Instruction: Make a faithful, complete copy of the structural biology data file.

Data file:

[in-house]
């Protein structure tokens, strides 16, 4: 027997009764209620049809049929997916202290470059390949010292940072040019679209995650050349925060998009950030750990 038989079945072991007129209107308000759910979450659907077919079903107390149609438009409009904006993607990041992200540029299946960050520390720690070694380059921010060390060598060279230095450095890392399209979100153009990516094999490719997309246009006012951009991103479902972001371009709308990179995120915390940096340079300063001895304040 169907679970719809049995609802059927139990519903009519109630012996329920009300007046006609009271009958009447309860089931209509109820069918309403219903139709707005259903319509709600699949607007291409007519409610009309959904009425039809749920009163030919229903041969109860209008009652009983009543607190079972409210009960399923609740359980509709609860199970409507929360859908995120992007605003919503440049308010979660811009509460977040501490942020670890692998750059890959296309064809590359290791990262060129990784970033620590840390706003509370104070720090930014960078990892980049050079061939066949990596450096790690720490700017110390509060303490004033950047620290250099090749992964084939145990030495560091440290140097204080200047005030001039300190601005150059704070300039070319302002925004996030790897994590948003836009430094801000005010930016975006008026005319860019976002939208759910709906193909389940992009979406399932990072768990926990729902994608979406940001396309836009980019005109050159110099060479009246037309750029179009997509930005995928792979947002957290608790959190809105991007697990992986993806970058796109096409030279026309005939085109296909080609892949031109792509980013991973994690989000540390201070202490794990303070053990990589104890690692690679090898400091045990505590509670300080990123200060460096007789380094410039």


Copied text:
[in-house]
């Protein structure tokens, strides 16, 4: 027997009764209620049809049929997916202290470059390949010292940072040019679209995650050349925060998009950030750990 038989079945072991007129209107308000759910979450659907077919079903107390149609438009409009904006993607990041992200540029299946960050520390720690070694380059921010060390060598060279230095450095890392399209979100153009990516094999490719997309246009006012951009991103479902972001371009709308990179995120915390940096340079300063001895304040 169907679970719809049995609802059927139990519903009519109630012996329920009300007046006609009271009958009447309860089931209509109820069918309403219903139709707005259903319509709600699949607007291409007519409610009309959904009425039809749920009163030919229903041969109860209008009652009983009543607190079972409210009960399923609740359980509709609860199970409507929360859908995120992007605003919503440049308010979660811009509460977040501490942020670890692998750059890959296309064809590359290791990262060129990784970033620590840390706003509370104070720090930014960078990892980049050079061939066949990596450096790690720490700017110390509060303490004033950047620290250099090749992964084939145990030495560091440290140097204080200047005030001039300190601005150059704070300039070319302002925004996030790897994590948003836009430094801000005010930016975006008026005319860019976002939208759910709906193909389940992009979406399932990072768990926990729902994608979406940001396309836009980019005109050159110099060479009246037309750029179009997509930005995928792979947002957290608790959190809105991007697990992986993806970058796109096409030279026309005939085109296909080609892949031109792509980013991973994690989000540390201070202490794990303070053990990589104890690692690679090898400091045990505590509670300080990123200060460096007789380094410039």